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Artistic approach to research recognised at national awards ceremony

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Artistic approach to research recognised at national awards ceremony

Academics from Northumbria University, Newcastle have received national recognition for their creative approach to bringing homelessness research to life.

The LARIA (Local Area Research + Intelligence Association) Research Impact Awards recognise the impact of research at a local level, and showcase the very best work from members. Research Fellows, Adele Irving and Oliver Moss, who both work within Northumbria’s Social Sciences and Languages department, won first place in the ‘Most engaging presentation of local area research’ category at an awards ceremony this week (24 March).

The pair were recognised for their research project, entitled Imaging homelessness in a city of care, funded by the Economic and Social Research Council (ESRC). Using an innovative participatory mapping approach, the project sought to explore the everyday lives and concerns of homeless people in Newcastle-upon-Tyne.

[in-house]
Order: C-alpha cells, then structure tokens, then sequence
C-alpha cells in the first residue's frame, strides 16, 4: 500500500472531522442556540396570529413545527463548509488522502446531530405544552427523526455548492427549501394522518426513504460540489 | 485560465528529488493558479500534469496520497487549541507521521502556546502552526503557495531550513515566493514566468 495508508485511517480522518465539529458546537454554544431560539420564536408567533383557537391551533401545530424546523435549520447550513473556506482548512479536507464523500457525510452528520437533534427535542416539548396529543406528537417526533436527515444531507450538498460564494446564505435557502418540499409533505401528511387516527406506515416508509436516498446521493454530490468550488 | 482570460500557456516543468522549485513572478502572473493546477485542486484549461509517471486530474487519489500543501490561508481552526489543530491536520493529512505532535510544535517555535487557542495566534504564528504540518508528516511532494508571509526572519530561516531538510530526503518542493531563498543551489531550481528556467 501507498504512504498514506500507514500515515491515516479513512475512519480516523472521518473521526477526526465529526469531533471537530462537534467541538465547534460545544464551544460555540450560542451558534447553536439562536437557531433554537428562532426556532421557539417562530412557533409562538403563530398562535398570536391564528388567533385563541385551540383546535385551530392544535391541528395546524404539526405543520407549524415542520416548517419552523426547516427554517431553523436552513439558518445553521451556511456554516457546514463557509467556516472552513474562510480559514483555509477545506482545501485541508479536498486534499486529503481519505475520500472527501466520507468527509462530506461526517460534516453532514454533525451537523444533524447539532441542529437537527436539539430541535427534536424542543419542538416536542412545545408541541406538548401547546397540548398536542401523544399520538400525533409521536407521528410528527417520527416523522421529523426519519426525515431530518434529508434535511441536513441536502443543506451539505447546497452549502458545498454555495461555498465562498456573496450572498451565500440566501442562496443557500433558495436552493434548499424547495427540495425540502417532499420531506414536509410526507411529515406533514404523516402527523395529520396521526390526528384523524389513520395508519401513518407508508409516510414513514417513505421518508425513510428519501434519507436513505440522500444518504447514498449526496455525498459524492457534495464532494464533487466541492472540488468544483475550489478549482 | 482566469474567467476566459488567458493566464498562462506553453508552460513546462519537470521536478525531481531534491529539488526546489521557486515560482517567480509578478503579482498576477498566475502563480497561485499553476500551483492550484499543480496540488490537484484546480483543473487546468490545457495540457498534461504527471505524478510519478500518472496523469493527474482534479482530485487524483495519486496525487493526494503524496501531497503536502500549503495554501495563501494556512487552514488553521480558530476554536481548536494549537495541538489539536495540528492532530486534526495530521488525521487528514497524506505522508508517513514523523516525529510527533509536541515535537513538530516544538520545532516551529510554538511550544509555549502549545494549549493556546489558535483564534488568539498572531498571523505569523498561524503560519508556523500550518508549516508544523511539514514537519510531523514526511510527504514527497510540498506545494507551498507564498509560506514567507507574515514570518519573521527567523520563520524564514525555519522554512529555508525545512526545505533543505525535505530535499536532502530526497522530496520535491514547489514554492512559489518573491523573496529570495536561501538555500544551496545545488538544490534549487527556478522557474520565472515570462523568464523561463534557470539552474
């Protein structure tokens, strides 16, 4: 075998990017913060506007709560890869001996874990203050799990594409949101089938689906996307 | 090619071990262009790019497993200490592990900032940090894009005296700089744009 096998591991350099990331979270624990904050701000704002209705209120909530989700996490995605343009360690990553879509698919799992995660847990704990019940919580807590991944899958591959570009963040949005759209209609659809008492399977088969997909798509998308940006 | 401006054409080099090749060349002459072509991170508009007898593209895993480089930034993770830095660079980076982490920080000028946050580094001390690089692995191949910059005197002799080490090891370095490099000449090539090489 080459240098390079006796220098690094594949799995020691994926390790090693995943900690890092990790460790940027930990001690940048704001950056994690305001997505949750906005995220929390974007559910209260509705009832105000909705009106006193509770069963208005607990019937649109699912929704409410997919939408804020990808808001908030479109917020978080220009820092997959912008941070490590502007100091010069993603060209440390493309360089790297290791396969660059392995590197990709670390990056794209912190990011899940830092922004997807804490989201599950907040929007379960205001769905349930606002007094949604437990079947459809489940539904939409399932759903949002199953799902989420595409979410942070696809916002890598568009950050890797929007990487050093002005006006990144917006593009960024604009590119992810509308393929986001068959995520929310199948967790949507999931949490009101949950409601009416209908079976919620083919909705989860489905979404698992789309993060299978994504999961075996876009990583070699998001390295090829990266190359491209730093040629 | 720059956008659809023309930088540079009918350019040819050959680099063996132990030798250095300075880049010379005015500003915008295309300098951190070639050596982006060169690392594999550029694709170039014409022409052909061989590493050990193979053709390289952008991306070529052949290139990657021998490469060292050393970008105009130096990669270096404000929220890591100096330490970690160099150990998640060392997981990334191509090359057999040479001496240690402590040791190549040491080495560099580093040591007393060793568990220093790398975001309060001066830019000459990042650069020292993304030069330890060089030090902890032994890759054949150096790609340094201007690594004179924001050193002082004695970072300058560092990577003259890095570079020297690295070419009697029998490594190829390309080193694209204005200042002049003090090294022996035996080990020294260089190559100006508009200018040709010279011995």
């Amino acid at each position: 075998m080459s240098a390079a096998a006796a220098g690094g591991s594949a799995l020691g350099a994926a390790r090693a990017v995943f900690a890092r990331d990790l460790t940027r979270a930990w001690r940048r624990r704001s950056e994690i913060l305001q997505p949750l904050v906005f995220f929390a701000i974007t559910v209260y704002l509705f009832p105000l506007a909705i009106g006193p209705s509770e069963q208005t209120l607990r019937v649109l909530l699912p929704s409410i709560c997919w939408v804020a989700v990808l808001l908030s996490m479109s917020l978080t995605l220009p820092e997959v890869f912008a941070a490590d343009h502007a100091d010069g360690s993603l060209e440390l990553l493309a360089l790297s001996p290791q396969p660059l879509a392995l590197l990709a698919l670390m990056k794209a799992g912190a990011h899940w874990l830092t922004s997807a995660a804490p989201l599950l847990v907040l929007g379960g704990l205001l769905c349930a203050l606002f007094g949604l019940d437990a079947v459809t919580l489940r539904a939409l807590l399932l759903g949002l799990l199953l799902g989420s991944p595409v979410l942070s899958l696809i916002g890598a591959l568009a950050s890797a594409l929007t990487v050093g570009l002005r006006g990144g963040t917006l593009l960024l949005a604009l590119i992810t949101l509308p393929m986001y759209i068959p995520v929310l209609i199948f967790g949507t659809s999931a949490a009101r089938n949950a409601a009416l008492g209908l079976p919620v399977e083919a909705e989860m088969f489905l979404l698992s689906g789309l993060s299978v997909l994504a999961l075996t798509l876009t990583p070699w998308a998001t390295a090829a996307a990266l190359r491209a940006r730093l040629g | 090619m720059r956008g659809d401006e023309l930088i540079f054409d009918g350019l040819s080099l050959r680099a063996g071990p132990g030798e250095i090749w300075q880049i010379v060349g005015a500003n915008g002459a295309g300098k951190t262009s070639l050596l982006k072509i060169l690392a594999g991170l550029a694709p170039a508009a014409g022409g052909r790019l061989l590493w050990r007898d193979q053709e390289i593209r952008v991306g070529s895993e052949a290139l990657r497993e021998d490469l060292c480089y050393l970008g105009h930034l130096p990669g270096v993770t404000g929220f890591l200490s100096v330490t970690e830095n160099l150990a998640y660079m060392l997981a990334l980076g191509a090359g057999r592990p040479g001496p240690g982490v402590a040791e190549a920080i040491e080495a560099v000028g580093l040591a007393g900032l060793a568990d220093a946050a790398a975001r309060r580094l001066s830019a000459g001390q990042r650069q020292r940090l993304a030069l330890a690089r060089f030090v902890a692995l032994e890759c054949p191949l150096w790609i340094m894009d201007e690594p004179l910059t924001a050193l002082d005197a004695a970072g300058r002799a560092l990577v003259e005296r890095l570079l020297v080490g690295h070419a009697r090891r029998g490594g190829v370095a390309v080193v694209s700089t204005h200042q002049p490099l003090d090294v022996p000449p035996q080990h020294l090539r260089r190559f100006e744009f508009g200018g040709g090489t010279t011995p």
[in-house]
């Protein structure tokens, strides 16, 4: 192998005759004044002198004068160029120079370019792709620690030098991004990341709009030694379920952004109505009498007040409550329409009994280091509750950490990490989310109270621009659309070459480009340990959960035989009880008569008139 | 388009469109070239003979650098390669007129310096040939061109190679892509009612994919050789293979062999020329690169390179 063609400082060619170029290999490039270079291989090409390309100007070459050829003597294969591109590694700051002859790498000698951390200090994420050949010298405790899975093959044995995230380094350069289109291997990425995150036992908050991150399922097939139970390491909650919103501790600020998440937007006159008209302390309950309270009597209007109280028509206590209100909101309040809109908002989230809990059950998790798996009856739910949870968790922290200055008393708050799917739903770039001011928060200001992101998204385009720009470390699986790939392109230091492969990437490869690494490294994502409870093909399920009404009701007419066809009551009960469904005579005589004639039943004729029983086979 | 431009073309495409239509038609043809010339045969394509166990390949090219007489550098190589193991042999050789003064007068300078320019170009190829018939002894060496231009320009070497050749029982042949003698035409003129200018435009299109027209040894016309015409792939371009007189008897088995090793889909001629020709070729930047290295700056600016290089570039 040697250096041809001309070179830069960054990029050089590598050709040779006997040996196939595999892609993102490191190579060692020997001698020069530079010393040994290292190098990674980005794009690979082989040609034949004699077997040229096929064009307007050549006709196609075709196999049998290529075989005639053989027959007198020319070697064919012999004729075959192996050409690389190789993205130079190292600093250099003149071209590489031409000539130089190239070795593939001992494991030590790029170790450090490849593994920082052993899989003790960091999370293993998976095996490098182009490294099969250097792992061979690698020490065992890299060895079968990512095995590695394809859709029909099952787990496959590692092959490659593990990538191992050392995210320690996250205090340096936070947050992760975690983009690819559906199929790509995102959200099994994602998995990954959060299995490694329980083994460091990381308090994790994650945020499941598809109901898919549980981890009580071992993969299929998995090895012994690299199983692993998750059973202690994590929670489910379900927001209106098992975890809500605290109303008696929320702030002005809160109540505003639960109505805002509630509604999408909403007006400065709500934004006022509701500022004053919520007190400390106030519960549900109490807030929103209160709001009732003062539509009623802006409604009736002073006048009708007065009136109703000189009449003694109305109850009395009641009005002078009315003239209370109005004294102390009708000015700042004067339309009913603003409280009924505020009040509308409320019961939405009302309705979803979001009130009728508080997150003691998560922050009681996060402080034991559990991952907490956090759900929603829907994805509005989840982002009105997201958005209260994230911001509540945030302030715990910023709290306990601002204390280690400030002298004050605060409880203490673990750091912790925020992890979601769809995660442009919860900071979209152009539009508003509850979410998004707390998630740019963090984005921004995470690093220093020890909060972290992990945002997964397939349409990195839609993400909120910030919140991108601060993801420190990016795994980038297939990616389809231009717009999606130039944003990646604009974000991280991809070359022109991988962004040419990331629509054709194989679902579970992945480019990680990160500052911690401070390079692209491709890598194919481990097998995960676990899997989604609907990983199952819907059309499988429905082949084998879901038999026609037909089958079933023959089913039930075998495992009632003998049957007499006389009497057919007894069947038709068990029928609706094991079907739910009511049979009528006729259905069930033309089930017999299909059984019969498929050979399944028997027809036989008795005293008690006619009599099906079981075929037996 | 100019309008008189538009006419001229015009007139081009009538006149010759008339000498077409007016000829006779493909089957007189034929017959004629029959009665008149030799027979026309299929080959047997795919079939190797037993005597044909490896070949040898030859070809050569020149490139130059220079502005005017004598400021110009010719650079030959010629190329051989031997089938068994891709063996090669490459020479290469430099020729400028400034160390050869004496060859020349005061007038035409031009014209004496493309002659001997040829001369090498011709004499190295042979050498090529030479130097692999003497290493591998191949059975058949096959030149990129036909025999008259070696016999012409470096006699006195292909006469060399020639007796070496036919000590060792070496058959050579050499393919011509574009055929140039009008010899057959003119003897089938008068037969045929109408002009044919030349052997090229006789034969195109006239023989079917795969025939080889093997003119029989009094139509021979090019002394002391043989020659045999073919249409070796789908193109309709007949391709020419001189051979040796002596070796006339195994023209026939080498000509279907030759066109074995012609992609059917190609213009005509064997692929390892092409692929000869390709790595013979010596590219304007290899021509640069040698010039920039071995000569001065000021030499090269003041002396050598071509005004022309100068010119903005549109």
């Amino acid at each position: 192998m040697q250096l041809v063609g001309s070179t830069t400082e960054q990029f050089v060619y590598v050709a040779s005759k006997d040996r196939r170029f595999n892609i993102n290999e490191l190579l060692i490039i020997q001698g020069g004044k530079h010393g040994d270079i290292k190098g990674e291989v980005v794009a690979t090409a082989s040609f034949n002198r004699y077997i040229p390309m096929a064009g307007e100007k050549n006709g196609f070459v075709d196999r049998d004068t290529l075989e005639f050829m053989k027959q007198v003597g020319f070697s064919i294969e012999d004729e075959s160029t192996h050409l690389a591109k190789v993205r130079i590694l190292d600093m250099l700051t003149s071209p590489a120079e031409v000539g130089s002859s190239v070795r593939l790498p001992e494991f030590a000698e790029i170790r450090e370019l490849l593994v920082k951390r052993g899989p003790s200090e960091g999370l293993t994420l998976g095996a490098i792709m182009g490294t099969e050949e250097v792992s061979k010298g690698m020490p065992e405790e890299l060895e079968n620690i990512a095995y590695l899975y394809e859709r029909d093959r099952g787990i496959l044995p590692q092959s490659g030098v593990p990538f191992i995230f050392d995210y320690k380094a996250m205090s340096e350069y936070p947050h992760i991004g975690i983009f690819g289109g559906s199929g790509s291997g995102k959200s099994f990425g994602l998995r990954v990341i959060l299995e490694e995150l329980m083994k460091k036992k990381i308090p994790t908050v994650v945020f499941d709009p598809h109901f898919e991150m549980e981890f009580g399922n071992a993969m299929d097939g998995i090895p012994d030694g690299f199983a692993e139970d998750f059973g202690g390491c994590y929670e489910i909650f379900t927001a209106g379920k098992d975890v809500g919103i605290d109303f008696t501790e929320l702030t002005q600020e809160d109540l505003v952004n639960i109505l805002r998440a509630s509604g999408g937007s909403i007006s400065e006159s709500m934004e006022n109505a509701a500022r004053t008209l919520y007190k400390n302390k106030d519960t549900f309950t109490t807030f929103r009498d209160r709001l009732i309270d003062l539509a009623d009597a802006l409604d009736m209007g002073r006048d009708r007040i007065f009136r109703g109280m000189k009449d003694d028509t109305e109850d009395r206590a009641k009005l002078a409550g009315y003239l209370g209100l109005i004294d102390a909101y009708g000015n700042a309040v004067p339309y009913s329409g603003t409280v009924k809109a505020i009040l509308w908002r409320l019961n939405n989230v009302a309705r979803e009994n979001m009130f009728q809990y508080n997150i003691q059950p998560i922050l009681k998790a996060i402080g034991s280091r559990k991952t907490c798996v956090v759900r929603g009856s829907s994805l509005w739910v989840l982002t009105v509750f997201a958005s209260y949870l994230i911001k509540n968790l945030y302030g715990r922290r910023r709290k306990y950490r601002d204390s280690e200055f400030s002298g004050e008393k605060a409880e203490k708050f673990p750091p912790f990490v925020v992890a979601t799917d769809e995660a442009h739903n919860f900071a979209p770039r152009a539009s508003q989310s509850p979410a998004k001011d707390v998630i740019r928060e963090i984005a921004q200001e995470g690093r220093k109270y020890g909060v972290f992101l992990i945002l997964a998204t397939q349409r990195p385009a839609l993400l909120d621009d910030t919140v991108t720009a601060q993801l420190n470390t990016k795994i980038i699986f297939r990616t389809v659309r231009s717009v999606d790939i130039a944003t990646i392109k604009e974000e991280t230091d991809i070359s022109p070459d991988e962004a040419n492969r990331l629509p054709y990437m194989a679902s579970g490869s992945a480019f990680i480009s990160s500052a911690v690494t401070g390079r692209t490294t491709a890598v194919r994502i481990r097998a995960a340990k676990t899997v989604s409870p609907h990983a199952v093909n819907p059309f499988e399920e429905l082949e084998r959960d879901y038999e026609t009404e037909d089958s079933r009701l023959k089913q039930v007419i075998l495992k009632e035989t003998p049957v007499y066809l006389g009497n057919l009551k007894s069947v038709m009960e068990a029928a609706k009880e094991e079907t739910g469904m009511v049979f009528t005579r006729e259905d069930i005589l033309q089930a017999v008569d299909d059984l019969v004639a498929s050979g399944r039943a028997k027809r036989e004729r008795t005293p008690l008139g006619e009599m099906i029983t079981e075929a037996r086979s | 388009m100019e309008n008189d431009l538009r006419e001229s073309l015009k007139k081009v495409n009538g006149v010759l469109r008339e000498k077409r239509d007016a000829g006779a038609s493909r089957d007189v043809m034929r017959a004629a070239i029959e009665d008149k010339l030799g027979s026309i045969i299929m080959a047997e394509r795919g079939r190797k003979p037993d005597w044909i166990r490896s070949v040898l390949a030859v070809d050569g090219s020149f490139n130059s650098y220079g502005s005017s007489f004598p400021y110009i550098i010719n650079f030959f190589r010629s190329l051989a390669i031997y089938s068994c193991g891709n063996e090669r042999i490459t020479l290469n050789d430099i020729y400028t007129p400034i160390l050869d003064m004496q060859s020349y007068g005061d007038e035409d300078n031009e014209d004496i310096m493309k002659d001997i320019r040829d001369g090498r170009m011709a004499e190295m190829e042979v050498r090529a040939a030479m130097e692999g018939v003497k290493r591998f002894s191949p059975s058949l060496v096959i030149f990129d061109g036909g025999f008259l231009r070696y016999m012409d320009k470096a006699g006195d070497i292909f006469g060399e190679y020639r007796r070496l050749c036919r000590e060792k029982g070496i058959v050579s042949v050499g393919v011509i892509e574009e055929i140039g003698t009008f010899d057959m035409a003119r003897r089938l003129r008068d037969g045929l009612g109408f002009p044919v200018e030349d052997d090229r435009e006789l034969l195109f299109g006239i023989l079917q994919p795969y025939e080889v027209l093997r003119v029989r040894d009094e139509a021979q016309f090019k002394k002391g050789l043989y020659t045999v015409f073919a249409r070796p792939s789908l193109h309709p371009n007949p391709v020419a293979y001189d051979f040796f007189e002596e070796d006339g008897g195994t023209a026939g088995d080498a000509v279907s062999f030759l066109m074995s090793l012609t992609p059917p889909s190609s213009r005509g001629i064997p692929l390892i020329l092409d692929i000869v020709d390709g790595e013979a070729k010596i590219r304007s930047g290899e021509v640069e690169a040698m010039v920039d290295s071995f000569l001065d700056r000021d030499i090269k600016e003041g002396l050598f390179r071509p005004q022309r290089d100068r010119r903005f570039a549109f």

It culminated in an exhibition of annotated maps and other images launched at Newcastle City Library as part of the 2014 ESRC Festival of Social Science (1-8 November).

The exhibition's centrepiece was a composite map created by artist and former Innocent Drinks creative, JoJo Oldham. The exhibition later toured around five hostels and day centres, various public spaces and two homelessness conferences; thus making the work widely accessible to a range of audiences.

Michael Rowe, Head of Social Sciences and Languages, Northumbria University, said: “The exhibition uses maps of the city to illustrate how homeless people experience life in Newcastle. The maps bring social science to life in really exciting ways and help engage the public in a way that other forms rarely do. I’m delighted that Adele and Oliver have won this award, the project is truly ground-breaking”.

Neil Wholey, Chair, LARIA, said: "The team clearly cared about the people they were researching and the lives they lead. This approach helps everyone in the public sector think about the people behind the numbers and understand why the work of local area researchers matters."

Brent Council and Cambridgeshire Research Group were shortlisted for the award.


image: Bringing homelessness research to life through an artist’s map

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